Jiaqing Emperor

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Not to be confused with Jiajing Emperor.
Jiaqing Emperor
清 佚名 《清仁宗嘉庆皇帝朝服像》.jpg
7th Qing Emperor of China
Reign 9 February 1796 – 2 September 1820
Predecessor Qianlong Emperor
Successor Daoguang Emperor
Regent Qianlong Emperor (1796–1799)
Spouse Empress Xiaoshurui
Empress Xiaoherui
Issue Mianmu, Prince Mu
Princess Zhuangjing
Mianning, Daoguang Emperor
Princess Zhuangjing
Princess Huian
Miankai, Prince Dun
Mianxin, Prince Rui
Mianyu, Prince Hui
Full name
Chinese: Aixin-Jueluo Yǒngyǎn 愛新覺羅永琰, later Yóngyǎn 顒琰
Manchu: Aisin-Gioro Yong Yanᠠᠪᡴᠠᡳ ᠶᠣᠩ ᠶᠠᠨ
Posthumous name
Emperor Shòutiān Xìngyùn Fūhuà Suīyóu Chóngwén Jīngwǔ Guāngyù Xiàogōng Qínjiǎn Duānmǐn Yīngzhé Ruì
Temple name
Qing Rénzōng
House House of Aisin-Gioro
Father Qianlong Emperor
Mother Empress Xiaoyichun
Born (1760-11-13)13 November 1760
Old Summer Palace, Beijing
Died 2 September 1820(1820-09-02) (aged 59)
Chengde summer palace, modern Hebei
Burial Western Qing Tombs

The Jiaqing Emperor (Chia-ch'ing Emperor; Chinese: 嘉慶帝; pinyin: Jiāqìng Dì; Wade–Giles: Chia1-ch'ing4 Ti4; Mongolian: Sayishiyaltu Yirugertu Khaan, 13 November 1760 – 2 September 1820) was the seventh emperor of the Manchu-led Qing dynasty, and the fifth Qing emperor to rule over China, from 1796 to 1820.

He was the son of the Qianlong Emperor. During his reign, he prosecuted Heshen (和珅) (the corrupt favourite of Qianlong) and attempted to restore the state and curb the smuggling of opium inside China.

Early years[edit]

He was born at the Old Summer Palace (圆明园/圓明園), 8 km (5 mi) northwest of the walls of Beijing, and was given the name Yongyan (永琰), changed into Yongyan (顒琰) when he became emperor: the first character of his private name was changed from 永 to 顒, both pronounced Yong, as the former is used commonly. This novelty was introduced by his father the Qianlong Emperor who thought it was not proper to use a common character in the Emperor's private name due to the long-standing practice of naming taboo.

He was the fifteenth son of the Qianlong Emperor. His mother was a Han Bannerwoman concubine of the second rank Ling (令贵妃/令貴妃), who became a favorite of the Emperor. She was posthumously made Empress Xiaoyichun (孝仪纯皇后/孝儀純皇后) when her son became emperor. She was the daughter of Wei Qingtai (魏清泰), an official in the Qing administration whose Han Bannerman family had long been integrated in the Manchu elites. In 1818 Jiaqing Emperor made his mother's family officially Manchu and transferred them from the Han Banners to the Manchu Banners, changing their Chinese family name Wei into the Manchu clan name Weigiya.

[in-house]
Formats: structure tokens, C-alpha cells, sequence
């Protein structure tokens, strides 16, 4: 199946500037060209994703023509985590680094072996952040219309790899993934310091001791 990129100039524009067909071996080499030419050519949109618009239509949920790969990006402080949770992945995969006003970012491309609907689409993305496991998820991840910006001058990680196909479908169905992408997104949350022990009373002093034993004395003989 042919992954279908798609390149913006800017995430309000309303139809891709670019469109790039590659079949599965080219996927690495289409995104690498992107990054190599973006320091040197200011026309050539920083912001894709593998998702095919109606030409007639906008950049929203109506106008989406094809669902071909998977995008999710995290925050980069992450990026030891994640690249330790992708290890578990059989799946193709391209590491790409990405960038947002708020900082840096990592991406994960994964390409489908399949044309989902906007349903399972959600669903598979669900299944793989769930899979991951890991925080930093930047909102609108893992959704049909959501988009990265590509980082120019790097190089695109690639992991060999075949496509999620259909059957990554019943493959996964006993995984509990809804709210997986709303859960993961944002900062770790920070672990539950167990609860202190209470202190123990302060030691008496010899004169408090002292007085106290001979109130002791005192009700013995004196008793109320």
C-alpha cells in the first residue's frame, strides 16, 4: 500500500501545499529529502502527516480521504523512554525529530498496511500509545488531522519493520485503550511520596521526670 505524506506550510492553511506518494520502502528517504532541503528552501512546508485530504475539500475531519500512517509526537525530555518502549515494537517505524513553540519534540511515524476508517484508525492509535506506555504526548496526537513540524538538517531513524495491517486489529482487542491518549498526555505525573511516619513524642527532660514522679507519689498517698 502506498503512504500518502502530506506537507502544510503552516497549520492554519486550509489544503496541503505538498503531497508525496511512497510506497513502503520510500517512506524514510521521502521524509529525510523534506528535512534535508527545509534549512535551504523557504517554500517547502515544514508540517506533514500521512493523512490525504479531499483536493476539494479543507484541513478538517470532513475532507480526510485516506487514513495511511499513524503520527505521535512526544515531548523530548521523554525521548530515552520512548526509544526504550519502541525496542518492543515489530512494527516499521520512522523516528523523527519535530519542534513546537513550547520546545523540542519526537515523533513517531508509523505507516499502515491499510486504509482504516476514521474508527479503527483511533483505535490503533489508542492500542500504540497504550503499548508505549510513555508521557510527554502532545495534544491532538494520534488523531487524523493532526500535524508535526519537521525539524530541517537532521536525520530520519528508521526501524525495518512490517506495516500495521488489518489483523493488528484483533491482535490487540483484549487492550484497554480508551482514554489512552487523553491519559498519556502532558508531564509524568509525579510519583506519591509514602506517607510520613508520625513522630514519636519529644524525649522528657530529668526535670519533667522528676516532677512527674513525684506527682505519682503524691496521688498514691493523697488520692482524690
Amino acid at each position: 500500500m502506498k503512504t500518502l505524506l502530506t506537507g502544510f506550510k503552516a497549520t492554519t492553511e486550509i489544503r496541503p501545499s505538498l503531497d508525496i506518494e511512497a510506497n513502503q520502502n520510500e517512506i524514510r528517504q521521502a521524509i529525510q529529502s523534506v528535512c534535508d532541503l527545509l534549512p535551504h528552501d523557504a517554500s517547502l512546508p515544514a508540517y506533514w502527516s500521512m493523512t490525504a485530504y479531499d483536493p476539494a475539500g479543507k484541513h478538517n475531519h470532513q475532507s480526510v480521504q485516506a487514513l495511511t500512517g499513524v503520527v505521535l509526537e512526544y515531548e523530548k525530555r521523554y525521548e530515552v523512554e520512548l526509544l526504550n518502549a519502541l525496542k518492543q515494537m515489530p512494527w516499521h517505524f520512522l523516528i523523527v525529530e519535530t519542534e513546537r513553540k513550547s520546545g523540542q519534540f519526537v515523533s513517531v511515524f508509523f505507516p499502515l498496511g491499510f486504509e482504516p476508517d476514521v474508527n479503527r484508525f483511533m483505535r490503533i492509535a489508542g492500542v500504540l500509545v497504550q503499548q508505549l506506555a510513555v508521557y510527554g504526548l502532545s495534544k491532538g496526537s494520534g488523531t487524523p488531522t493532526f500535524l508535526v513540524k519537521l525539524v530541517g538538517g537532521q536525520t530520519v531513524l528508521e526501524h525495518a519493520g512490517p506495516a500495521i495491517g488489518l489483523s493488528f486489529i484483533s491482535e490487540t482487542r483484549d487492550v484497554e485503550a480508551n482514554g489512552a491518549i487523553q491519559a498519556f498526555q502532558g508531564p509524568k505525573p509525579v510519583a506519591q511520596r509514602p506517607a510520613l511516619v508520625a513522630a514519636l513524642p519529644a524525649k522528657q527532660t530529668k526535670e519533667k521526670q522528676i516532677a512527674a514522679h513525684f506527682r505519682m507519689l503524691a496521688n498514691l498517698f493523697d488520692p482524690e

After the first two original choices for heir to the throne succumbed early to disease, in December 1773 Yongyan was secretly chosen by the Qianlong Emperor to succeed him. In 1789 he was made Prince of the 1st rank Jia (嘉亲王/嘉親王).

At the end of his reign, the Qianlong Emperor worked closely with a Manchu government minister called Heshen. Prince Jia hated the notoriously corrupt Heshen for his abuse of power, and vowed to punish the minister once he became Emperor.

Accession to the throne[edit]

Portrait of the Jiaqing Emperor in his study

In October 1795, in the 60th year of his reign, the Qianlong Emperor announced his intention to abdicate in favor of Prince Jia: he did not think it proper to rule longer than his grandfather, the late Kangxi Emperor. Prince Jia acceded to the throne and proclaimed the era name of Jiaqing (Chinese: 嘉慶; Manchu: ᠰᠠᡳᠴᡠᠩᡤᠠ ᡶᡝᠩᡧᡝᠨ saicungga fengšen) in February 1796. For the next three years however, Jiaqing ruled as Emperor in name only. Decisions were made by his father, the Retired Emperor Qianlong.

With the death of his father at the beginning of February 1799, the Jiaqing Emperor took control of the government and prosecuted Heshen. Heshen was charged with corruption and abuse of power. He was stripped of his titles and properties, and ordered to commit suicide. Heshen's daughter-in-law, Princess He Xiao, a sister of the new Emperor, was spared from punishment and given a few properties from Heshen's estates.

At the time the empire faced internal disorder, most importantly the large-scale White Lotus (1796–1804) and Miao Rebellions (1795–1806), as well as an empty treasury. Emperor Jiaqing engaged in the pacification of the empire and the quelling of rebellions. He endeavored to bring China back to its 18th-century prosperity and power. However, due in part to large outflows of silver from the country as payment for the opium smuggled into China from British India, the economy declined.